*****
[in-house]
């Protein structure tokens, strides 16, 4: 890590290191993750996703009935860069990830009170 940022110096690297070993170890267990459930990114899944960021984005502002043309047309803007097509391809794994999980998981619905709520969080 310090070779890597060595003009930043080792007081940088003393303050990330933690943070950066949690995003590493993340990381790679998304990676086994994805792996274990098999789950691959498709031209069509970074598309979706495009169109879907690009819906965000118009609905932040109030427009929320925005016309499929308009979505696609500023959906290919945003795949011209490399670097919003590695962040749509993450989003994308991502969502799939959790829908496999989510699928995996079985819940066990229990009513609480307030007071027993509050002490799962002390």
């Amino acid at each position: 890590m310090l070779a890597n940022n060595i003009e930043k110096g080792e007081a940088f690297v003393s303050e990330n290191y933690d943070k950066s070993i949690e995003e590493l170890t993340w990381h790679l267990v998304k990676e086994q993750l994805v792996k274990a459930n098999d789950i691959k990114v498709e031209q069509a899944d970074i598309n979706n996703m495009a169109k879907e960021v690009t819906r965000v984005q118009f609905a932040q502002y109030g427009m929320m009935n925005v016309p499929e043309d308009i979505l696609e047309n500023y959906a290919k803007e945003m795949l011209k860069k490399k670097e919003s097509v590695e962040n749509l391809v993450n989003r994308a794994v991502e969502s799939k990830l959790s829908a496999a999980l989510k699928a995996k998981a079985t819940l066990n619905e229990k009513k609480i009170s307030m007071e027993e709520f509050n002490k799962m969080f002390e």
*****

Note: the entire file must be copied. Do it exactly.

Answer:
[in-house]
């Protein structure tokens, strides 16, 4: 890590290191993750996703009935860069990830009170 940022110096690297070993170890267990459930990114899944960021984005502002043309047309803007097509391809794994999980998981619905709520969080 310090070779890597060595003009930043080792007081940088003393303050990330933690943070950066949690995003590493993340990381790679998304990676086994994805792996274990098999789950691959498709031209069509970074598309979706495009169109879907690009819906965000118009609905932040109030427009929320925005016309499929308009979505696609500023959906290919945003795949011209490399670097919003590695962040749509993450989003994308991502969502799939959790829908496999989510699928995996079985819940066990229990009513609480307030007071027993509050002490799962002390």
């Amino acid at each position: 890590m310090l070779a890597n940022n060595i003009e930043k110096g080792e007081a940088f690297v003393s303050e990330n290191y933690d943070k950066s070993i949690e995003e590493l170890t993340w990381h790679l267990v998304k990676e086994q993750l994805v792996k274990a459930n098999d789950i691959k990114v498709e031209q069509a899944d970074i598309n979706n996703m495009a169109k879907e960021v690009t819906r965000v984005q118009f609905a932040q502002y109030g427009m929320m009935n925005v016309p499929e043309d308009i979505l696609e047309n500023y959906a290919k803007e945003m795949l011209k860069k490399k670097e919003s097509v590695e962040n749509l391809v993450n989003r994308a794994v991502e969502s799939k990830l959790s829908a496999a999980l989510k699928a995996k998981a079985t819940l066990n619905e229990k009513k609480i009170s307030m007071e027993e709520f509050n002490k799962m969080f002390e």